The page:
A Nonprofit’s Website…
…Is the place where you tell others about yourself. It is where you:
- Define yourself and others, i.e., you and your target audience
- Reach out and connect with others
- Put a face on your org. and help the viewer trust and like your org
- Can get people as excited as you are about your cause
Many nonprofits tend to speak like an organization, using “org-speak”, i.e. a lot of mission statement-like, lofty language. Most website viewers do not relate well to programmatic details.
- Instead, “talk” normally on your website to tell your org’s story.
- You have only 56 seconds or less to convince an online reader to connect with names, faces, and your compelling story so they’ll stay and possibly take action.
- To motivate action, you have to make your viewer THINK, FEEL, CARE.
- People relate to other people, not programs!
- Use stories and images to paint a portrait of your cause
Checklist about Story-Telling
1. Is this a story I want to tell?
2. Does it have a heartbeat? A human character(s) at its center?
3. Is the story transformative? Is there a change throughout the story?
4. Does it sound like us? Is it the voice of the organization?
5. Does it have an expiration date? (not like dated PR) Use archival, encyclopedic (not in length! J) stories that stand up to time.
6. Will it make the reader want to do something: sponsor, donate, think, care, tell someone else
You want success stories but you also want them to be genuine. And brief.
A Story-Telling Type of Website
1. Creates a higher % of online donations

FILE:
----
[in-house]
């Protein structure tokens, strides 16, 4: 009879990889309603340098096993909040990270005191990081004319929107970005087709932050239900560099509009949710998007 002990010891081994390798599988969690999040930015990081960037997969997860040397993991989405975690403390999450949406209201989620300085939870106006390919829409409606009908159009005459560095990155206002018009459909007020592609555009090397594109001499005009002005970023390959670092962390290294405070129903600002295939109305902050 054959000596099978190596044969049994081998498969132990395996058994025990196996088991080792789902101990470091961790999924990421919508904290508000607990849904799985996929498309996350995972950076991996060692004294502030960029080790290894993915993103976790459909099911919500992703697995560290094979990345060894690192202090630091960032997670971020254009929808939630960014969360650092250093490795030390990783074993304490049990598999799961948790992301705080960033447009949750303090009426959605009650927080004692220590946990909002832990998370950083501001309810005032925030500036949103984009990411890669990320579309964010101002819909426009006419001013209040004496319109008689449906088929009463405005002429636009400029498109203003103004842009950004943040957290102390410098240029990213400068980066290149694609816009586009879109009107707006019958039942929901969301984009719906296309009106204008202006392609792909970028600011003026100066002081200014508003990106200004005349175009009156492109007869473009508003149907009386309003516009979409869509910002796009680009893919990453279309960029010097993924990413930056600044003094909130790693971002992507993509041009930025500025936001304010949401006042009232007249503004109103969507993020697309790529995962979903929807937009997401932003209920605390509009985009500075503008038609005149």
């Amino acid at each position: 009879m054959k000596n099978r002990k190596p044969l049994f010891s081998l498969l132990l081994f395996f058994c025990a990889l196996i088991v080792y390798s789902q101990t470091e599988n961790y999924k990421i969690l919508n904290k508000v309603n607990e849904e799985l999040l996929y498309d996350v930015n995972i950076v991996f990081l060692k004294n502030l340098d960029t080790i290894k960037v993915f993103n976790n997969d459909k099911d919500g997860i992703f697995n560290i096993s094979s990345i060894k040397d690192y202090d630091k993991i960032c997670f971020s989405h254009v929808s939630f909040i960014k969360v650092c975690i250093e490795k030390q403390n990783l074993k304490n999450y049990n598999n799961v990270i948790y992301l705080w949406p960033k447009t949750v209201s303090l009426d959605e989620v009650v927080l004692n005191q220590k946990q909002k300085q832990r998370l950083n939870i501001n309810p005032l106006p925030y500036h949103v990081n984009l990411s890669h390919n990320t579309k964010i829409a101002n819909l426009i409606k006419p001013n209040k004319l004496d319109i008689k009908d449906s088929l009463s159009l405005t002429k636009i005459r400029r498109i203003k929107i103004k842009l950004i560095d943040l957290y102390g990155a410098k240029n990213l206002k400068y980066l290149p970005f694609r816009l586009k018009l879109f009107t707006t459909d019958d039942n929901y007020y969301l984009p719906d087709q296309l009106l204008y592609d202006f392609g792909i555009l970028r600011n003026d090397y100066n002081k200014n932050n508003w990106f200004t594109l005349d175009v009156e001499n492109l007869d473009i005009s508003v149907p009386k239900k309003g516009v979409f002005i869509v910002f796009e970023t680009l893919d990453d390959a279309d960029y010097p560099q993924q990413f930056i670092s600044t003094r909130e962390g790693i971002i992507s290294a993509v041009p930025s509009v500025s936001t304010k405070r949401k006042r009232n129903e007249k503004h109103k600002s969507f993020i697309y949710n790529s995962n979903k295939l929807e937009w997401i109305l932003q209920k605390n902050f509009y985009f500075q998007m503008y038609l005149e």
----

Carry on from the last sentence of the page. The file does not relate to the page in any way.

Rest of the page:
2. Yields more $$ per online donor
3. Recruits younger and more generous donors.
Examples of story-telling websites:
Portland Rescue Mission: http://www.portlandrescuemission.org/
Feeding America: http://feedingamerica.org/
Humane Society of the U.S: http://www.humanesociety.org/
Conservation International: http://www.conservation.org/
Mission of Mercy: http://www.missionofmercy.org/
Website Content Tips:
· Use action buttons (at top of site) to encourage action: DONATE NOW, CLICK HERE TO READ MORE, SHARE, ADVOCATE, GIVE TODAY, JOIN TODAY, LEARN MORE, MEDIA CONTACT, EVENTS, VOLUNTEER NOW, OTHER WAYS TO HELP, PERSONAL STORIES
- The use of photos and videos pull viewers into your story. They show context and your org’s “environment”
- A good website provides different levels of sensory information
- Don’t use dense blocks of text which discourages viewer interaction. Intermix graphics with succinct, reader-friendly text
- Put a Donate button on every page of your website
Using Social Media: Where To Put Your Org’s Stories
- Once you’ve got your stories, you have several areas to place them: web pages (Home page), multi-media representation, and print materials.
- Post a Donate Now and Tell A Friend button right alongside stories on your Home Page or in your sections about regions and people.
Using Social Media to Share Your Stories
1. Post videos to Vimeo (better quality) or YouTube
2. Post photos to Flicker/Picasa/PictoBrowser to create embed-able slideshows
3. Create a blog for your org
4. Newsletters (Constant Contact) with click-through donation button
5. Social Networks like Facebook, Twitter, and LinkedIn
6. Integrate audio stories into your media outreach
- Can show staff at work to personalize your org
- Profile people/efforts/events to provide window into your org
· Most powerful videos are 30 sec – 2mins. long